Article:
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Changing Antiobiotic prescribing behaviour in primary care and the community - Why it matters

23 October 2015

Here in Wessex we are looking at how CRP tests can give GPs and clinicians an early indication about the cause of chest infections.

 C-reactive protein (CRP) blood tests can give an indication as to whether an infection is likely to be bacterial, and we are beginning to roll the tests out in the region.

Often GPs and doctors can't be certain if an infection is bacterial or viral, and without that clarity they might choose to prescribe antibiotics.

If there was a better way to determine the effectiveness of antibiotics then GPs would be less likely to prescribe them in cases where they make little difference to the outcome of an infection. That's where greater use of the CRP blood test can help. More effective use of antibiotics will in turn reduce the speed of resistance and therefore extend the usefulness of the antibiotics we already have.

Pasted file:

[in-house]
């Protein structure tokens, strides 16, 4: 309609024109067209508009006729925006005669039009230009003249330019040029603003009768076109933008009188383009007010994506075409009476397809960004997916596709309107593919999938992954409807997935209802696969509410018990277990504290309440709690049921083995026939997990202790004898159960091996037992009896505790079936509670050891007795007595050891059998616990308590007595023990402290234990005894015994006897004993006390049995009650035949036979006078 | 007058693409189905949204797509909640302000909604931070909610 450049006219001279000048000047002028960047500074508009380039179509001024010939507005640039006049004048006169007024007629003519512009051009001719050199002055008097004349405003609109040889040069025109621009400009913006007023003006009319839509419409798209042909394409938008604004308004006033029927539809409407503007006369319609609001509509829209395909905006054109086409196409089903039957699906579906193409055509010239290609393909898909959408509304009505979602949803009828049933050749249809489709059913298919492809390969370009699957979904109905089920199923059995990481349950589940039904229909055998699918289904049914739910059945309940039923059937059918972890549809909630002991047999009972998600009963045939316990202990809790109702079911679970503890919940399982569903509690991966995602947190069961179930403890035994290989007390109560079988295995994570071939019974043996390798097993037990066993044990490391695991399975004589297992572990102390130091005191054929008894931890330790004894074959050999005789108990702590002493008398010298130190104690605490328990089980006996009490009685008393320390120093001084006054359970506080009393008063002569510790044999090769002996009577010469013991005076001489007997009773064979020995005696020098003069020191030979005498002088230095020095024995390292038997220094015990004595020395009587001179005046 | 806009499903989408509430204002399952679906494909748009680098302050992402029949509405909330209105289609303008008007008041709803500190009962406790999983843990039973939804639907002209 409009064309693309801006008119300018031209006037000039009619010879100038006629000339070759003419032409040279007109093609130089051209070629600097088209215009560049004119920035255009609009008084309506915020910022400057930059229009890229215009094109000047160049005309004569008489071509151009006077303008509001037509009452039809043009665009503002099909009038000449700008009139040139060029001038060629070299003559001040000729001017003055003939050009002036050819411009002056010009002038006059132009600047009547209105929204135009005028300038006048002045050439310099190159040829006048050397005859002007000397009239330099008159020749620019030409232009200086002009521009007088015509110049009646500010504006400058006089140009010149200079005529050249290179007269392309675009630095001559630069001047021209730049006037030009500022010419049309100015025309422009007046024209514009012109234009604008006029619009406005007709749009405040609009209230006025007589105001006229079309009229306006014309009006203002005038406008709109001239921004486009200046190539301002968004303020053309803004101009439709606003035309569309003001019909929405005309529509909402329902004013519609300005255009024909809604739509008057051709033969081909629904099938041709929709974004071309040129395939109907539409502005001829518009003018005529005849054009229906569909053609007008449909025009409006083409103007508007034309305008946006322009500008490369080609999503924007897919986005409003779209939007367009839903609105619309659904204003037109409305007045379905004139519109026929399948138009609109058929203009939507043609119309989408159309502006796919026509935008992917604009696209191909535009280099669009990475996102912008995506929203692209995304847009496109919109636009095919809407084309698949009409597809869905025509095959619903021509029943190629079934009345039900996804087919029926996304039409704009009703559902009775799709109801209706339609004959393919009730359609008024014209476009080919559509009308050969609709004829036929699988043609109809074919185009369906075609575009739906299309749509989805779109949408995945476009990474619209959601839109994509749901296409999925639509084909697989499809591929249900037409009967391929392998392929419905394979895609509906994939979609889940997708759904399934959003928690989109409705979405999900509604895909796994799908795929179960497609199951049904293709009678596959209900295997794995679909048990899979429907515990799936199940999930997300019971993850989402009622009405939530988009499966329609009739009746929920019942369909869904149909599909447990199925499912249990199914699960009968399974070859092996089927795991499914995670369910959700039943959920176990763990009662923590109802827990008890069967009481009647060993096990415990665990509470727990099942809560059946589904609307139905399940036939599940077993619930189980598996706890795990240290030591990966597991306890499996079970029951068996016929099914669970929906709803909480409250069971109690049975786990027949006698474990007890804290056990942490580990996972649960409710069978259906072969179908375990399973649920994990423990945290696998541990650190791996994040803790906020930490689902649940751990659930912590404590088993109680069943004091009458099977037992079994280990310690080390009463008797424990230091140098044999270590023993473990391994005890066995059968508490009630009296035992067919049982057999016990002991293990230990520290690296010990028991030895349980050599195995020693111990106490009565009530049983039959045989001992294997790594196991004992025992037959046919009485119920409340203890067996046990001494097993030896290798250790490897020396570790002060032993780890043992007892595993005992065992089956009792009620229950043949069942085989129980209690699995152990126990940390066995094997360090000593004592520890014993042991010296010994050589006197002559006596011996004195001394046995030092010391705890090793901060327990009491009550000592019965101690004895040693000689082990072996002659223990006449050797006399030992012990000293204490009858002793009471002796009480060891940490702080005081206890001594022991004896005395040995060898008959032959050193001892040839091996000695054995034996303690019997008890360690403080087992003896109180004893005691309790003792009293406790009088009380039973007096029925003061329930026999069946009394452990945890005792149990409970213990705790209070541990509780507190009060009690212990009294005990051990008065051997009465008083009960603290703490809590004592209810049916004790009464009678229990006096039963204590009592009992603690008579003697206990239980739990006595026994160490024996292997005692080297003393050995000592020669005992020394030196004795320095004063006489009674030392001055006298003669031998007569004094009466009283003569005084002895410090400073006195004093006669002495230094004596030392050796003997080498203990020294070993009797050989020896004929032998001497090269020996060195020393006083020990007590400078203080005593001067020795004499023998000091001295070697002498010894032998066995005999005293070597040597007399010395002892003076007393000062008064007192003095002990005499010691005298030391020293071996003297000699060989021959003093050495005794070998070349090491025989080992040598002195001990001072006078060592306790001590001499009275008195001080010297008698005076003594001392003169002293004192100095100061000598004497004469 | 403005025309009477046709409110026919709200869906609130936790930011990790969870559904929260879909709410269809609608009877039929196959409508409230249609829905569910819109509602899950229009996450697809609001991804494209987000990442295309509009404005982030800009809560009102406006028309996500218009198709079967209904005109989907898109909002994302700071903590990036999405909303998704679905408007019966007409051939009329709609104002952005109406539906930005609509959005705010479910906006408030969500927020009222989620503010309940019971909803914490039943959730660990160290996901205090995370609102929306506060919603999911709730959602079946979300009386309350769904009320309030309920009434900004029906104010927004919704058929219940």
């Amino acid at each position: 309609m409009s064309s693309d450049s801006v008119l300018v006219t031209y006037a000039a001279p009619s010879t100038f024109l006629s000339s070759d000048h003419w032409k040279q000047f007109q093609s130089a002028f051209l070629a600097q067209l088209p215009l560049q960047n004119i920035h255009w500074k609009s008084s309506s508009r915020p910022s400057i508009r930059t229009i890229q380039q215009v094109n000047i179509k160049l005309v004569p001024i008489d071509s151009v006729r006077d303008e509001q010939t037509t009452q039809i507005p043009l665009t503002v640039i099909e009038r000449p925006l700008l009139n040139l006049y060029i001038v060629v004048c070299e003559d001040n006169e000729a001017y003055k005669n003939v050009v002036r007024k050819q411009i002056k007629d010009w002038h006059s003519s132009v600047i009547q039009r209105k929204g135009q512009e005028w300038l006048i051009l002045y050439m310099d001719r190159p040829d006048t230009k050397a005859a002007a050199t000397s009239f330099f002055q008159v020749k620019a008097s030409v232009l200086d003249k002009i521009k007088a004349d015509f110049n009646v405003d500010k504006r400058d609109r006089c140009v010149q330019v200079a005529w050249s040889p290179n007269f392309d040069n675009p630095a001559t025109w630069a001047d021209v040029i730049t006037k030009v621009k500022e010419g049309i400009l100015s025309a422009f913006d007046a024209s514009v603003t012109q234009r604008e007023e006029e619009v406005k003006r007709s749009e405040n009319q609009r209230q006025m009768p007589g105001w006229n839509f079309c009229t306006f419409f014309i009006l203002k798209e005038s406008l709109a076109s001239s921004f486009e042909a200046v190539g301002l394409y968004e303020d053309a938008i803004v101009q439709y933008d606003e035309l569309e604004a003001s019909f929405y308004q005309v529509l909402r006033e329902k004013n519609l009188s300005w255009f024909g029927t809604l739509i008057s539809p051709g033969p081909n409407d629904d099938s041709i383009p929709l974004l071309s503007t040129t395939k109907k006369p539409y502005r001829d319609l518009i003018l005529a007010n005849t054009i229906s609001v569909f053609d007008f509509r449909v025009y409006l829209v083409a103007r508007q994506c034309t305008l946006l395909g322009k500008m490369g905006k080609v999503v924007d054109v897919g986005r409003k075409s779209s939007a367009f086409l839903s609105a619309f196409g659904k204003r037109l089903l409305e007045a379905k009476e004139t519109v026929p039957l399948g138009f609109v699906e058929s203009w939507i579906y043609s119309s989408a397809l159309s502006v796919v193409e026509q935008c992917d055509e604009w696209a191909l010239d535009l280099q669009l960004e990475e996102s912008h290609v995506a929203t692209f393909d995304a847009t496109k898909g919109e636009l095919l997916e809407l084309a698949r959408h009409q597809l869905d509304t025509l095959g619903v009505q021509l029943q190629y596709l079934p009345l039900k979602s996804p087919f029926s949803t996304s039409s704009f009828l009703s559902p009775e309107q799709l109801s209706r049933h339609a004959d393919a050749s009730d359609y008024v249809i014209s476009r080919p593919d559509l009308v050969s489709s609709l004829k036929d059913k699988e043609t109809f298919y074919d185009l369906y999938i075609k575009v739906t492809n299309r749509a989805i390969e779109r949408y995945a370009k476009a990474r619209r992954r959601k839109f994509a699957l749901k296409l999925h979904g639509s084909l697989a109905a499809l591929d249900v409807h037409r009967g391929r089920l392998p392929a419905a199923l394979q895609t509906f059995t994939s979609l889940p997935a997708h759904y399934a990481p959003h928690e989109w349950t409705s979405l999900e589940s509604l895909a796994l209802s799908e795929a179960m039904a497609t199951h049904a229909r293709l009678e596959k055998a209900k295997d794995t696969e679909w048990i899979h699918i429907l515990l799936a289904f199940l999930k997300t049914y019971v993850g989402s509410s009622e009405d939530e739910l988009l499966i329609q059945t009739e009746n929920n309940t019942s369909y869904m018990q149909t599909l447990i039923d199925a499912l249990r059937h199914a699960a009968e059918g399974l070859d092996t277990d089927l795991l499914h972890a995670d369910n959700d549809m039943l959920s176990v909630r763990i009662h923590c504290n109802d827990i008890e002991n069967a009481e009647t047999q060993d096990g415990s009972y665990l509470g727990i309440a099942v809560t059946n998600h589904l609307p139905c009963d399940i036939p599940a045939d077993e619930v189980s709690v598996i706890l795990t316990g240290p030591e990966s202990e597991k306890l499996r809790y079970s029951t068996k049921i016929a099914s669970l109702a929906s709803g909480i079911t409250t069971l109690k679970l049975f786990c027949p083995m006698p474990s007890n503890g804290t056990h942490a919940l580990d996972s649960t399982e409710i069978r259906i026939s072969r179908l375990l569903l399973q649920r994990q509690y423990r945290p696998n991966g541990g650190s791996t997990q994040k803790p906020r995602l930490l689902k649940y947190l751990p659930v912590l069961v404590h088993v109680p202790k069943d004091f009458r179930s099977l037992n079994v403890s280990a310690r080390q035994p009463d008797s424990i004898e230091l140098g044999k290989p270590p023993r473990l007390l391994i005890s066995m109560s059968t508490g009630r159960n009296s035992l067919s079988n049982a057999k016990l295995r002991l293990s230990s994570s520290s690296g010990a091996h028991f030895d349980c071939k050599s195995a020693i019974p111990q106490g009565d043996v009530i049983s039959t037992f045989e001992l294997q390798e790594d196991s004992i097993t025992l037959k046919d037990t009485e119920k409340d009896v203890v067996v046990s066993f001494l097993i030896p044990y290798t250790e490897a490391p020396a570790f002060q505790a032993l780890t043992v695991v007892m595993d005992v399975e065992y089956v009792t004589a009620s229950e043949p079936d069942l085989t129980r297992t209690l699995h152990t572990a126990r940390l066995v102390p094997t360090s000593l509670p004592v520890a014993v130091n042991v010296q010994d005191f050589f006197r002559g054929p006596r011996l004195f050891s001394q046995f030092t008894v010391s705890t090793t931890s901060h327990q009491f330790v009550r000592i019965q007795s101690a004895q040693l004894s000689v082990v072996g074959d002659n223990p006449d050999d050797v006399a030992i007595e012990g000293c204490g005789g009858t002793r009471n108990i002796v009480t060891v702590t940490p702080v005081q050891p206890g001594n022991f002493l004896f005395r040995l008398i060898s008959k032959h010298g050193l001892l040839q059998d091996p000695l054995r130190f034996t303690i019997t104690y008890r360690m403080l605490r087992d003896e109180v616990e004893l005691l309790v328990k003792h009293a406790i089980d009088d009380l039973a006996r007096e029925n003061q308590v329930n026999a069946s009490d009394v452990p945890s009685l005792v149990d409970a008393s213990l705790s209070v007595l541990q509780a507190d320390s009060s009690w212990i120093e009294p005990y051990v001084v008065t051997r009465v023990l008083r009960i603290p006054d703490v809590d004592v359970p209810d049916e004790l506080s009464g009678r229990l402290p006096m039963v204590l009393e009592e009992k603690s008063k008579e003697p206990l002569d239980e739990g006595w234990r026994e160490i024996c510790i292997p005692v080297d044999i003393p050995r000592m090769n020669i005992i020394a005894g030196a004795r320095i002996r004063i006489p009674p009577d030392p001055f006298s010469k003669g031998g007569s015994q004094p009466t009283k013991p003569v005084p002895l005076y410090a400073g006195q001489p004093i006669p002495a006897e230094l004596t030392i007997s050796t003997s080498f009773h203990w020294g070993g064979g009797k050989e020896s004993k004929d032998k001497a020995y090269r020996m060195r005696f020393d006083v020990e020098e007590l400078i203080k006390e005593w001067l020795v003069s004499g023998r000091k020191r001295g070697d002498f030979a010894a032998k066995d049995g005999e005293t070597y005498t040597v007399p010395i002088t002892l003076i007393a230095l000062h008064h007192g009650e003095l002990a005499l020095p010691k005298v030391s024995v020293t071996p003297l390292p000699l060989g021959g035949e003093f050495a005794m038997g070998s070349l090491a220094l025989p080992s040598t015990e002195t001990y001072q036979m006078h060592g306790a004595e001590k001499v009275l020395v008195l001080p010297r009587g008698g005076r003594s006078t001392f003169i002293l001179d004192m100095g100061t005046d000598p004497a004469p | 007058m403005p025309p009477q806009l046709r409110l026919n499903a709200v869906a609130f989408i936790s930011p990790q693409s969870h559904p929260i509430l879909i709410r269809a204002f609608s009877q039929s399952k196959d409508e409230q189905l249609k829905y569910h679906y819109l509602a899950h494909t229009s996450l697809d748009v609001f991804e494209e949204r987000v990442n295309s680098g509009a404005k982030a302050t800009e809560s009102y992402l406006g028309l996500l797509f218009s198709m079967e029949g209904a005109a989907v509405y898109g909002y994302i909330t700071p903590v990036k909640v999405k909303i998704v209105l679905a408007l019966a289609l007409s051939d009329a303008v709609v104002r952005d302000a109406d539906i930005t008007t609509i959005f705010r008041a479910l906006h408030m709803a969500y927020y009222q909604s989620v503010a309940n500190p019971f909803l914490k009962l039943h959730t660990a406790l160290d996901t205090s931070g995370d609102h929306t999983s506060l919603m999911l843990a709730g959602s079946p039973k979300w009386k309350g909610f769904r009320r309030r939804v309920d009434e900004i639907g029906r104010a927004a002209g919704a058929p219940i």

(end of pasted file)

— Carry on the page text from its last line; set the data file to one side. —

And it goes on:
That is why Professor Mike Moore, a GP himself and a research lead for NIHR CLAHRC Wessex, has signed up to be an Antibiotic Guardian.

Prof Dame Sally Davies, Chief Medical Officer for England, said: "Rapid diagnostics have a pivotal role to pay in the fight against drug-resistant bacteria.

"We need co-ordinated international action to help spur innovation and improve antibiotic use before it is too late."

Professor Mike Moore explains his work

Building capacity for academic writing.. by Professor Anne Rogers

‘publication tsunami that is now an exponential wave’. The effects of this tsunami are well rehearsed: the enormous pressure on peer review processes; reduction in the time researchers have to read individual outputs; and, perhaps most commented on, the growth of a commercial market of fee-for-publication-based journals which lack the usual bulwarks of scientific credibility read blog >

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